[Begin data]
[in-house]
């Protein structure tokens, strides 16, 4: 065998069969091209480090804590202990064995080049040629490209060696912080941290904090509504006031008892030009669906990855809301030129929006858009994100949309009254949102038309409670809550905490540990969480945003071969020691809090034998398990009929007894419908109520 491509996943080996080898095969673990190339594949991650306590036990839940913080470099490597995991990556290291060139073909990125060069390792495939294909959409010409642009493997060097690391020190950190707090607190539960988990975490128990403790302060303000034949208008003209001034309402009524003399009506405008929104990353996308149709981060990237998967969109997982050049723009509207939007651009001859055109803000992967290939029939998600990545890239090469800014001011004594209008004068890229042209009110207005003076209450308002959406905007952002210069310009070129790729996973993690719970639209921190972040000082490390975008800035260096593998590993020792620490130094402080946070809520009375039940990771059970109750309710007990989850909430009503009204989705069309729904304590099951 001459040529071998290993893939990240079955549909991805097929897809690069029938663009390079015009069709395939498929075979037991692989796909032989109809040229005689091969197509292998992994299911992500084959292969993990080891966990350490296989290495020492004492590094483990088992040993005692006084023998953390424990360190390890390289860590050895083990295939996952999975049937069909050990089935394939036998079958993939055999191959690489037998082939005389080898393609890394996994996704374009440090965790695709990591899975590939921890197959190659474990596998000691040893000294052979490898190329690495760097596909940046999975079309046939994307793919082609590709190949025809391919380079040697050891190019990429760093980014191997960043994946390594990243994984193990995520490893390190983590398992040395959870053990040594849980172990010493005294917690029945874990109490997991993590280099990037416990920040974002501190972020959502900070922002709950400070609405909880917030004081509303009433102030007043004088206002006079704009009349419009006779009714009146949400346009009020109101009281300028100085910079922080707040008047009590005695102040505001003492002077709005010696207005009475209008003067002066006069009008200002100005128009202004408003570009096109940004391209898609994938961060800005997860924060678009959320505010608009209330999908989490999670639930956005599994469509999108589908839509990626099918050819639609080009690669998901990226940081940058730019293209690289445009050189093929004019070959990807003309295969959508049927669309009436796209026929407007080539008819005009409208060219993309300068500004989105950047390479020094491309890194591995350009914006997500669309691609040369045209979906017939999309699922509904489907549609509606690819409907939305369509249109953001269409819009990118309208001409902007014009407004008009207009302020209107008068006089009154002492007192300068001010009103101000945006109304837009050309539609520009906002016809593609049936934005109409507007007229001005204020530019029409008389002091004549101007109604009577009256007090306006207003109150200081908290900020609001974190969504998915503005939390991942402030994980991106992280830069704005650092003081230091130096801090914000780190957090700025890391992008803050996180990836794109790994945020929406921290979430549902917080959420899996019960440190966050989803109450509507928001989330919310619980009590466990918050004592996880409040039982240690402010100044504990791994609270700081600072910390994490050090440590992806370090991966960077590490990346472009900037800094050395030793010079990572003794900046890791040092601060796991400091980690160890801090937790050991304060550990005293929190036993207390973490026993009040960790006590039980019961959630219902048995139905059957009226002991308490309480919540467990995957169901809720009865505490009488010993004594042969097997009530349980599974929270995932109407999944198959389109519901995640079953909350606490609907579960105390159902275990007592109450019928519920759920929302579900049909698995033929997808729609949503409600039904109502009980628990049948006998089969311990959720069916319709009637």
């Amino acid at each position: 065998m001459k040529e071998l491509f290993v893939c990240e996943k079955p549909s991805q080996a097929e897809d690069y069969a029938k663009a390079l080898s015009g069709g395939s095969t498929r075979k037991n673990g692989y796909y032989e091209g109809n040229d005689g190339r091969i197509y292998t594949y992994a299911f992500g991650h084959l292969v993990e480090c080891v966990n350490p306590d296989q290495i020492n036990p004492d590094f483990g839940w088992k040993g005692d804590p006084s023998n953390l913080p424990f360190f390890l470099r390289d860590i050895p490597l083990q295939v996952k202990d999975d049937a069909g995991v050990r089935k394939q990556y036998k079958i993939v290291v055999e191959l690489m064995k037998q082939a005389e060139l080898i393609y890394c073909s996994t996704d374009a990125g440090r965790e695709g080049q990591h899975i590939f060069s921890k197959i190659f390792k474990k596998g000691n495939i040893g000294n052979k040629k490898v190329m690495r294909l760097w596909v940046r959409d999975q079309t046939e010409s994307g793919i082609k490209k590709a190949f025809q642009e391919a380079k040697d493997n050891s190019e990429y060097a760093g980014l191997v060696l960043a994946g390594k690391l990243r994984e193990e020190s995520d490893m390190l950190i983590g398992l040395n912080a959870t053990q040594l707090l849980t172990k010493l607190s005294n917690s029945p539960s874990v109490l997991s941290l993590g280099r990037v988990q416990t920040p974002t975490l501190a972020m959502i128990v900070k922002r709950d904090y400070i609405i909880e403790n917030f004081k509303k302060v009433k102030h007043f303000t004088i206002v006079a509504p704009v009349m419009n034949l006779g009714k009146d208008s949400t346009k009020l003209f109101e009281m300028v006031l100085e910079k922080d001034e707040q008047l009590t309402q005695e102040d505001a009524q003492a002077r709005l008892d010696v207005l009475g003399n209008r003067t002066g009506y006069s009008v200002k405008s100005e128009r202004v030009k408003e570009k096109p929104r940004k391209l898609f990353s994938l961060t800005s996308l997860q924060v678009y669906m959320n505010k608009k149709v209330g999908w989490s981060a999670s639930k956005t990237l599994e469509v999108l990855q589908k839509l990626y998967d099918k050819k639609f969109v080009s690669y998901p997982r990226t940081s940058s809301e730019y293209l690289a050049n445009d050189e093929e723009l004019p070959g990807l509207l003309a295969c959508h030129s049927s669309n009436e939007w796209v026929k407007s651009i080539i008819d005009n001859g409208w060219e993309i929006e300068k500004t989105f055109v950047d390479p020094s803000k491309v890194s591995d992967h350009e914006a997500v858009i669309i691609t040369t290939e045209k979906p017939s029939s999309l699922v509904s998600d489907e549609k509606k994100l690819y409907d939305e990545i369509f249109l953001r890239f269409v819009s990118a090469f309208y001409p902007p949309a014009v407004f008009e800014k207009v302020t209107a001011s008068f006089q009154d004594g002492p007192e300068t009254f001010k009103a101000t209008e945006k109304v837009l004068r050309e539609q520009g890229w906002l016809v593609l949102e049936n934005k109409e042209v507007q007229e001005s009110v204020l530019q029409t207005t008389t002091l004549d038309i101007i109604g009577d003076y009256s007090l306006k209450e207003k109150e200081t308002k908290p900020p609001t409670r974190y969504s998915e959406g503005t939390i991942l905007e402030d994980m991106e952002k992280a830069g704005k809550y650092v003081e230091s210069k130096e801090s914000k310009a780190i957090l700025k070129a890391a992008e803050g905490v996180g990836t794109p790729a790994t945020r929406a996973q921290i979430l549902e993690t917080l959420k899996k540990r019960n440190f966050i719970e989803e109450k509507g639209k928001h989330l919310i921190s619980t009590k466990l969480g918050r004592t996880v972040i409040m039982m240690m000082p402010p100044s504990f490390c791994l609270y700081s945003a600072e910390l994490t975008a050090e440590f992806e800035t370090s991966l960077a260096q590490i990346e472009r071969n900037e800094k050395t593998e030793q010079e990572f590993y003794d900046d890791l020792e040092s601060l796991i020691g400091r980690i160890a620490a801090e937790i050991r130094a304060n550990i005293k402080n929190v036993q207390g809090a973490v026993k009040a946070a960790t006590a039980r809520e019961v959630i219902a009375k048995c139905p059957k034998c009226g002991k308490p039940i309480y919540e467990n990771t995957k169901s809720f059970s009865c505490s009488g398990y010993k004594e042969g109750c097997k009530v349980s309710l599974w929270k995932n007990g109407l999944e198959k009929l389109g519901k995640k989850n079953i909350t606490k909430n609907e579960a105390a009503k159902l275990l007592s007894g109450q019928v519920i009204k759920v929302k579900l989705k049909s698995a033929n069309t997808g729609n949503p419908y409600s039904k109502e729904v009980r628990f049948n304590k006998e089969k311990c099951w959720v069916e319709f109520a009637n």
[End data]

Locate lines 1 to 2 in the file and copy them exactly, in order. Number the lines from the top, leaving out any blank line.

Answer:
[in-house]
């Protein structure tokens, strides 16, 4: 065998069969091209480090804590202990064995080049040629490209060696912080941290904090509504006031008892030009669906990855809301030129929006858009994100949309009254949102038309409670809550905490540990969480945003071969020691809090034998398990009929007894419908109520 491509996943080996080898095969673990190339594949991650306590036990839940913080470099490597995991990556290291060139073909990125060069390792495939294909959409010409642009493997060097690391020190950190707090607190539960988990975490128990403790302060303000034949208008003209001034309402009524003399009506405008929104990353996308149709981060990237998967969109997982050049723009509207939007651009001859055109803000992967290939029939998600990545890239090469800014001011004594209008004068890229042209009110207005003076209450308002959406905007952002210069310009070129790729996973993690719970639209921190972040000082490390975008800035260096593998590993020792620490130094402080946070809520009375039940990771059970109750309710007990989850909430009503009204989705069309729904304590099951 001459040529071998290993893939990240079955549909991805097929897809690069029938663009390079015009069709395939498929075979037991692989796909032989109809040229005689091969197509292998992994299911992500084959292969993990080891966990350490296989290495020492004492590094483990088992040993005692006084023998953390424990360190390890390289860590050895083990295939996952999975049937069909050990089935394939036998079958993939055999191959690489037998082939005389080898393609890394996994996704374009440090965790695709990591899975590939921890197959190659474990596998000691040893000294052979490898190329690495760097596909940046999975079309046939994307793919082609590709190949025809391919380079040697050891190019990429760093980014191997960043994946390594990243994984193990995520490893390190983590398992040395959870053990040594849980172990010493005294917690029945874990109490997991993590280099990037416990920040974002501190972020959502900070922002709950400070609405909880917030004081509303009433102030007043004088206002006079704009009349419009006779009714009146949400346009009020109101009281300028100085910079922080707040008047009590005695102040505001003492002077709005010696207005009475209008003067002066006069009008200002100005128009202004408003570009096109940004391209898609994938961060800005997860924060678009959320505010608009209330999908989490999670639930956005599994469509999108589908839509990626099918050819639609080009690669998901990226940081940058730019293209690289445009050189093929004019070959990807003309295969959508049927669309009436796209026929407007080539008819005009409208060219993309300068500004989105950047390479020094491309890194591995350009914006997500669309691609040369045209979906017939999309699922509904489907549609509606690819409907939305369509249109953001269409819009990118309208001409902007014009407004008009207009302020209107008068006089009154002492007192300068001010009103101000945006109304837009050309539609520009906002016809593609049936934005109409507007007229001005204020530019029409008389002091004549101007109604009577009256007090306006207003109150200081908290900020609001974190969504998915503005939390991942402030994980991106992280830069704005650092003081230091130096801090914000780190957090700025890391992008803050996180990836794109790994945020929406921290979430549902917080959420899996019960440190966050989803109450509507928001989330919310619980009590466990918050004592996880409040039982240690402010100044504990791994609270700081600072910390994490050090440590992806370090991966960077590490990346472009900037800094050395030793010079990572003794900046890791040092601060796991400091980690160890801090937790050991304060550990005293929190036993207390973490026993009040960790006590039980019961959630219902048995139905059957009226002991308490309480919540467990995957169901809720009865505490009488010993004594042969097997009530349980599974929270995932109407999944198959389109519901995640079953909350606490609907579960105390159902275990007592109450019928519920759920929302579900049909698995033929997808729609949503409600039904109502009980628990049948006998089969311990959720069916319709009637």